If I tell people about the instances I have seen and interacted with various animals I’ve had many doubt what I tell them, because they seem to think “no one could have done all that”. But not only did I see and experience those things I tell them about, probably 2/3 of those interactions were BEFORE I was 40 years old. A few going back to before I was a teenager.

If you spend enough time in the areas where there are animals you ARE going to see them, and have them see you. The more time you spend out there, the more it happens.

It’s like professional drivers; if you spend enough time behind the wheel you ARE going to see car crashes. Bet on it.

It’s a mathematical certainty.

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The difference between people that recreate outdoors and people that have a spent life outdoors.

This is hard for a lot of people to understand. Cats are a good indicator of how much time people have been out there.

“I have never seen a mountain lion.” “I have seen a couple of bears in my life.” These are the experiences of people in the first category.

I have been stalked twice that I know of by lions and seen four. One it took two rounds from a 45 to convince it to leave. I have seen numerous bears. More here in the east than out west. Florida has lots of black bears. Had a night in the Smokey Mountains trying to keep our packs away from a young black bear back in the late 70s. He managed to get at them 3 times before we finally were able to hang them under a bridge over the water out of reach. The first episode our packs were leaning against a tree outside the tent. The next they were hanging from the bear pole the park had at the site. The third they were hanging from the rail of a bridge over Big Creek. He just reached over and handlined them up over the rail. We finally managed to hang them under the bridge where they could not be reached. For the most part truly wild animals rarely want anything to do with people, but once in a while they are a real threat. Ones that are more use to people are often the ones that cause problems.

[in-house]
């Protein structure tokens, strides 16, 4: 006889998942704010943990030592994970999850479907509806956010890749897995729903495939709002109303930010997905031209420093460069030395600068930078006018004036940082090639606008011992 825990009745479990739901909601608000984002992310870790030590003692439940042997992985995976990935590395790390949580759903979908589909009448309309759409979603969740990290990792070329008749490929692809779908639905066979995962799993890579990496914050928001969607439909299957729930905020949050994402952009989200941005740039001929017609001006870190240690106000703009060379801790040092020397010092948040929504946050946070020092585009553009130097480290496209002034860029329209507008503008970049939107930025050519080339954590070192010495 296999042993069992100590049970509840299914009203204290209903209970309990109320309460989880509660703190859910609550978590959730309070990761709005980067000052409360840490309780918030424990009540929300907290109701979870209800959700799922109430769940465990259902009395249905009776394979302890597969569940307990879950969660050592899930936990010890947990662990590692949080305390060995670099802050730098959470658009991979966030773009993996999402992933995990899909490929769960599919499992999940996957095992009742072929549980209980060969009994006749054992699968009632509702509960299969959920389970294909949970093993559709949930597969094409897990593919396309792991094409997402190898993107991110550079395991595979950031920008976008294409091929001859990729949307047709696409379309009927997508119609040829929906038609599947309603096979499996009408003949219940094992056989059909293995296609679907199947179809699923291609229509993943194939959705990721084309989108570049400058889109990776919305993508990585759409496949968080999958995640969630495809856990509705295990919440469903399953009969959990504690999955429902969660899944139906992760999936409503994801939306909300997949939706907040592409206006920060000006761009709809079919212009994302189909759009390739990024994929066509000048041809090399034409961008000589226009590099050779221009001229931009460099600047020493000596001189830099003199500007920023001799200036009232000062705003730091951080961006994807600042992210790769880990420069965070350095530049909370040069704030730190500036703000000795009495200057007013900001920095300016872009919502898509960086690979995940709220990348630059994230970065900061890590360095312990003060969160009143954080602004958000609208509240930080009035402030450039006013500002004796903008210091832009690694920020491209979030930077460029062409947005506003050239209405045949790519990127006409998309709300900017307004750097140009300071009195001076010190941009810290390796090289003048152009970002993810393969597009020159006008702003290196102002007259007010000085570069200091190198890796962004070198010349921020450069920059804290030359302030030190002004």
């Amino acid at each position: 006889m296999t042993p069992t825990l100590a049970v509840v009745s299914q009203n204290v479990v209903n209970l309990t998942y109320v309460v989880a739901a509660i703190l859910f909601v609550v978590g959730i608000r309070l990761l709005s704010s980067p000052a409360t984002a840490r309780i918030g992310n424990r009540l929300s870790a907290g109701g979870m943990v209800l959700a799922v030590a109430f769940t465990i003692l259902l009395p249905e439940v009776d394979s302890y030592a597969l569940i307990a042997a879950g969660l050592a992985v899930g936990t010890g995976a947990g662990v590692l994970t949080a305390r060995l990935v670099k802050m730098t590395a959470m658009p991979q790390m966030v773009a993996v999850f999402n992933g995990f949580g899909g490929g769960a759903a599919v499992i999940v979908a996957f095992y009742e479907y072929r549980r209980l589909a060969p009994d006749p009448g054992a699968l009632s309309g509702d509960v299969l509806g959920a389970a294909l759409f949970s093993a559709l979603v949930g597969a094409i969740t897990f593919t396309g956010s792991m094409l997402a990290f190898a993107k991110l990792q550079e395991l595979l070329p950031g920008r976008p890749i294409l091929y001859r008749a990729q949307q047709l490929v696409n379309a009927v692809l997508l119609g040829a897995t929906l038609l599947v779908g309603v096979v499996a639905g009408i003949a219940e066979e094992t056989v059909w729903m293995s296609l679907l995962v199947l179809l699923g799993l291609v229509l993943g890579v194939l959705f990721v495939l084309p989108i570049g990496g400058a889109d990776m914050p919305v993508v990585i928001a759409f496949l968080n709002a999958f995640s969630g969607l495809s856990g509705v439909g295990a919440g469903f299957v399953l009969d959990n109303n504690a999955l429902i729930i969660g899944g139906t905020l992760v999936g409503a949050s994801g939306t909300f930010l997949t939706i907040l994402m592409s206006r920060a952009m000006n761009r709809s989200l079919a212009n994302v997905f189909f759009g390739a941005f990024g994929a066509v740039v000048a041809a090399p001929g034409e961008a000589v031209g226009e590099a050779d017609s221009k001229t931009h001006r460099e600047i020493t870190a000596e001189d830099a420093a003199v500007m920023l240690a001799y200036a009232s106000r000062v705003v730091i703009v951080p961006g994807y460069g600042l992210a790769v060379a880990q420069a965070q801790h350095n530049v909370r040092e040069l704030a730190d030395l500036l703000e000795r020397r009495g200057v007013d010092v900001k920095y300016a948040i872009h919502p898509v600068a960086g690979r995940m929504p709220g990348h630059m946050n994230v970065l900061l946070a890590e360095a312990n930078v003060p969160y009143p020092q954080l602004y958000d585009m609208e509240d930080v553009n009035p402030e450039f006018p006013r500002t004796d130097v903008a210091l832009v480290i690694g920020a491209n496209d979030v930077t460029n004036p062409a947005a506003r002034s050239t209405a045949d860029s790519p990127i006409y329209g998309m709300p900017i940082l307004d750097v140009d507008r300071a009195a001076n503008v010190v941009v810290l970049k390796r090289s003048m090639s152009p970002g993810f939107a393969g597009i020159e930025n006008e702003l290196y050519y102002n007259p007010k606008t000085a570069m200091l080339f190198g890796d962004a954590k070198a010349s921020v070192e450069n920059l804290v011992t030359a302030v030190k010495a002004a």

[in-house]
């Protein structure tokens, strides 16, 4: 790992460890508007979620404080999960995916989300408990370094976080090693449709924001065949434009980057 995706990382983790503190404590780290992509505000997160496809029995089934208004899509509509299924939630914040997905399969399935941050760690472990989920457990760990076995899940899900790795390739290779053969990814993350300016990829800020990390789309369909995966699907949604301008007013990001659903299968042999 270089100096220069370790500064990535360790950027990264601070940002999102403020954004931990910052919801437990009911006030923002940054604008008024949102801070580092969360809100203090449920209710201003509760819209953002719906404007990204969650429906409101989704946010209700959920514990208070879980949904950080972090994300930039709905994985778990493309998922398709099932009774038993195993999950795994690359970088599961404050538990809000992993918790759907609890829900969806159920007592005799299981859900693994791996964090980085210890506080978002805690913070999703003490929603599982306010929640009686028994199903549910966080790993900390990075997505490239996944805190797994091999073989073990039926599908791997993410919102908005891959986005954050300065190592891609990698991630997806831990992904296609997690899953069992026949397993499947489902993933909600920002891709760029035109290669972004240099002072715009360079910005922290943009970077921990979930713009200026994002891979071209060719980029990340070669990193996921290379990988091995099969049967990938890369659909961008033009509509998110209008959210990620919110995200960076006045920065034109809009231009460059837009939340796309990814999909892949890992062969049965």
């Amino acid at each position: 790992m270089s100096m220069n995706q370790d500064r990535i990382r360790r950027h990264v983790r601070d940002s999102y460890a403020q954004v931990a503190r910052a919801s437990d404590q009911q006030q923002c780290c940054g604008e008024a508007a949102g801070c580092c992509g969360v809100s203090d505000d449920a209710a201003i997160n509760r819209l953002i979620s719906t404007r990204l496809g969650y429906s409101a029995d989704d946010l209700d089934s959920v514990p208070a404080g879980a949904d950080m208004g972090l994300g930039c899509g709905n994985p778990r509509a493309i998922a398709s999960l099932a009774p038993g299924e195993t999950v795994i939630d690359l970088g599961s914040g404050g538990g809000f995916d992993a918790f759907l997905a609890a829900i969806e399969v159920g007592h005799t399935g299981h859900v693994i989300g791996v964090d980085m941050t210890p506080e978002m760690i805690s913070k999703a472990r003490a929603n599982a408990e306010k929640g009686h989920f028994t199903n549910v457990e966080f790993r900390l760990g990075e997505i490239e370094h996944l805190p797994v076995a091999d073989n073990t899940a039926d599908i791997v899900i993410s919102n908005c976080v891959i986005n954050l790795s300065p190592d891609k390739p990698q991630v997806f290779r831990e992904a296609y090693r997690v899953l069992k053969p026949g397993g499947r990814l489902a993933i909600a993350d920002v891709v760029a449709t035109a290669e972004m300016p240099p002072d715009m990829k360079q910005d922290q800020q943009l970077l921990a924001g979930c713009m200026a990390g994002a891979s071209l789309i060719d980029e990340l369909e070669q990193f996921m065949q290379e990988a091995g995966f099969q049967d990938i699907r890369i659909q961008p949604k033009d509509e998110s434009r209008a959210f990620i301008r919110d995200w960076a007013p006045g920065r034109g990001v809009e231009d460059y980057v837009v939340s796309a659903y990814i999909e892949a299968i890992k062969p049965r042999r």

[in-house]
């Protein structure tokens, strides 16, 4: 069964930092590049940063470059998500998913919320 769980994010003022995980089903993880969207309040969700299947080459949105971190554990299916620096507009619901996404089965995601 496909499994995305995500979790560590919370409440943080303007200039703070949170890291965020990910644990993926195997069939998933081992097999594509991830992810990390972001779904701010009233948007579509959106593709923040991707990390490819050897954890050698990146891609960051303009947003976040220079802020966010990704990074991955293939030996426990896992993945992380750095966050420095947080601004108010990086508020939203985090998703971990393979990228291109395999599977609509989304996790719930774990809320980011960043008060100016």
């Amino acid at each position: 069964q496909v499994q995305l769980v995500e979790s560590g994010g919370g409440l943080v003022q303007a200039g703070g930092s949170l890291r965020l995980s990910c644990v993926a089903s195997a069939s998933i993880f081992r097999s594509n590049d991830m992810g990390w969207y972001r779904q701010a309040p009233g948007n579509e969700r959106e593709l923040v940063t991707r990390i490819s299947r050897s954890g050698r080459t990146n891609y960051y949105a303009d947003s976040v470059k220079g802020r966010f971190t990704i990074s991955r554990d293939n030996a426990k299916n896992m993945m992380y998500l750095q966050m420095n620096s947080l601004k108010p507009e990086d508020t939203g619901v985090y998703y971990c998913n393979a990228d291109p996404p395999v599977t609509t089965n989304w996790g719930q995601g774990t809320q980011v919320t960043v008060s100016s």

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That’s what you get for putting tasty food in your pack. Live on saltines and sardines and don’t open until you are ready to eat them all.